Often when we’re examining at a collection, what we’re looking for is a story. We want a cohesive a narrative, real, logically behaving characters, solid structure, and themes we can take home. We look for fantasies, realism, biography and references. If we can find the story, we can begin to dissect what it means to us, to fashion, in this time and place, and then we get to retell it, as do you, right down to the fashionista who actually buys and wears the piece--then it becomes their job to tell the story anew.
Now if we were to move this metaphor to the realm of contemporary fiction, it should not be Johnathan Franzen’s face on the cover of Time, it should be Jeremy Laing’s.
I’ve followed Laing’s work for four years, and this is at once his most sophisticated collection to date, and his most wearable. It is also beautiful, sometimes astonishingly so.
In a single piece, Laing has tied together contrasting materials and knits with a deftness that bespeaks the thoughtfulness and engagement of an artist, not just a designer. Like the tank dress made of hand-knit leather strips, a lengthened version of a sailors tank with not two but three versions of the knitted material in the same garment. If we go back to our story, this is sentence structure at the level of Fitzgerald.
Sometimes, it’s a look, and not a dress that’s Laing uses to toy with our perceptions, like the orange satin flag dress with a trapping skirt made of whitewhashed linen. This is a dress with which to make an entrance, a statement, a scene, and yet it’s lighter than smoke, and trails off with similar grace.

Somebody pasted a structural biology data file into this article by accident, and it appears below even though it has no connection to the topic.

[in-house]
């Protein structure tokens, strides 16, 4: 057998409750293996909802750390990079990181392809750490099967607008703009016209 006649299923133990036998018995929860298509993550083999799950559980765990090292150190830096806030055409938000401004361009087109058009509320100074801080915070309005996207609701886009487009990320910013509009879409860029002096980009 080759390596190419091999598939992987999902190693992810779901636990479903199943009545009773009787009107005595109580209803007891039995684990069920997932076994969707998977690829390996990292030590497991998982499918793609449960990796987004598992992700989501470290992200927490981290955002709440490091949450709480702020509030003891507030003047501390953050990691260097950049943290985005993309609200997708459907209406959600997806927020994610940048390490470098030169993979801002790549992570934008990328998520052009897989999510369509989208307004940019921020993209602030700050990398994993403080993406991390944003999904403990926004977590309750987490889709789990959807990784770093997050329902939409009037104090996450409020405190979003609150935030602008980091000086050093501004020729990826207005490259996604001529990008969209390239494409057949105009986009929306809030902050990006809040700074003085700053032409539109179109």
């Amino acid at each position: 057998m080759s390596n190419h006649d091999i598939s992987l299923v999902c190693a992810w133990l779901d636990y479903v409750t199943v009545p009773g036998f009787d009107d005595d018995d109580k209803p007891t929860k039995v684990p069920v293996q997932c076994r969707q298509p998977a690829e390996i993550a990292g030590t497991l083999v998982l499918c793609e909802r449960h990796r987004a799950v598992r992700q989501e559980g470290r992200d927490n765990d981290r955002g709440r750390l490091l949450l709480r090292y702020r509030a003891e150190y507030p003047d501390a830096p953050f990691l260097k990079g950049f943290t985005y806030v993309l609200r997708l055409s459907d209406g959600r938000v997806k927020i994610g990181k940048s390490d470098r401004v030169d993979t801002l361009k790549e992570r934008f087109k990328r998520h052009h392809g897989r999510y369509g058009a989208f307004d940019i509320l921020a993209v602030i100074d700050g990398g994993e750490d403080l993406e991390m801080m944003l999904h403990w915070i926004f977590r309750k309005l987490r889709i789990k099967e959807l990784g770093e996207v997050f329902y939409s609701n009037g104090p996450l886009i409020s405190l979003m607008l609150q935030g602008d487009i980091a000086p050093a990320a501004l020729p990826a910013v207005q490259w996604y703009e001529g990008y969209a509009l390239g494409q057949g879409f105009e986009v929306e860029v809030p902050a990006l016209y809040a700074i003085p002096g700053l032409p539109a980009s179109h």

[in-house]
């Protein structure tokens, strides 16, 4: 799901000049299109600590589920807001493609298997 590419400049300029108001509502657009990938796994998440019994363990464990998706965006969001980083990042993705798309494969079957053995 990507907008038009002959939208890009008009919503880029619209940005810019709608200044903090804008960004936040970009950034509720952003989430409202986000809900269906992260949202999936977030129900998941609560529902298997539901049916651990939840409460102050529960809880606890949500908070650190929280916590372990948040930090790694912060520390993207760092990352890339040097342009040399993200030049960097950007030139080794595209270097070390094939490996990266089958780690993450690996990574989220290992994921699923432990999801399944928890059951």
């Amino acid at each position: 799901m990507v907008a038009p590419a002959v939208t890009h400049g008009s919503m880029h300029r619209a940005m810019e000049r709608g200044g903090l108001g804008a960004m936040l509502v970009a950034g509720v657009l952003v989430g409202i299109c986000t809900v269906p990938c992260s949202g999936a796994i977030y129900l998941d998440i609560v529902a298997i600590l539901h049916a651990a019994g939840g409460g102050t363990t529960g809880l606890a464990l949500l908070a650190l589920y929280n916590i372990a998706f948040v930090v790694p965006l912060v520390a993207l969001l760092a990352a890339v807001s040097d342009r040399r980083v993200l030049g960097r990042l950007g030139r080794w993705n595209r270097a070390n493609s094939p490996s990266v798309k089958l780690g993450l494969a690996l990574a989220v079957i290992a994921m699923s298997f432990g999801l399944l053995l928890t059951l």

And sometimes it’s a single piece in a single knit that leaves us with that delicious agony of wanting to find out what happens, but not wanting the story to end. The mesh knit hitched dress in cotton cashmere is such an example (look for the model with the doo-rag), as is the immaculate black swoop gown, made of viscose jersey, which exists at the meeting place of sex and elegance.
And then there’s the single print of the collection (previously, Laing has collaborated with printmaker Calla Haynes)—a rose taken from Laing’s grandmother’s coffin and then scanned—hauntingly and yet defiantly gracing a silk jersey tee shirt dress.
With the entire collection, Laing is looking at the bigger picture, revealing a designer who cares desperately about the woman wearing his clothes, and not just the pieces themselves. There are attainable truths hidden in his cuts, in the dresses’ movements, their silhouettes. And therein lies the real triumph of this collection: without losing his ambition, Laing is moving further away from imagining what we can be, and like Franzen, he’s telling us who we are.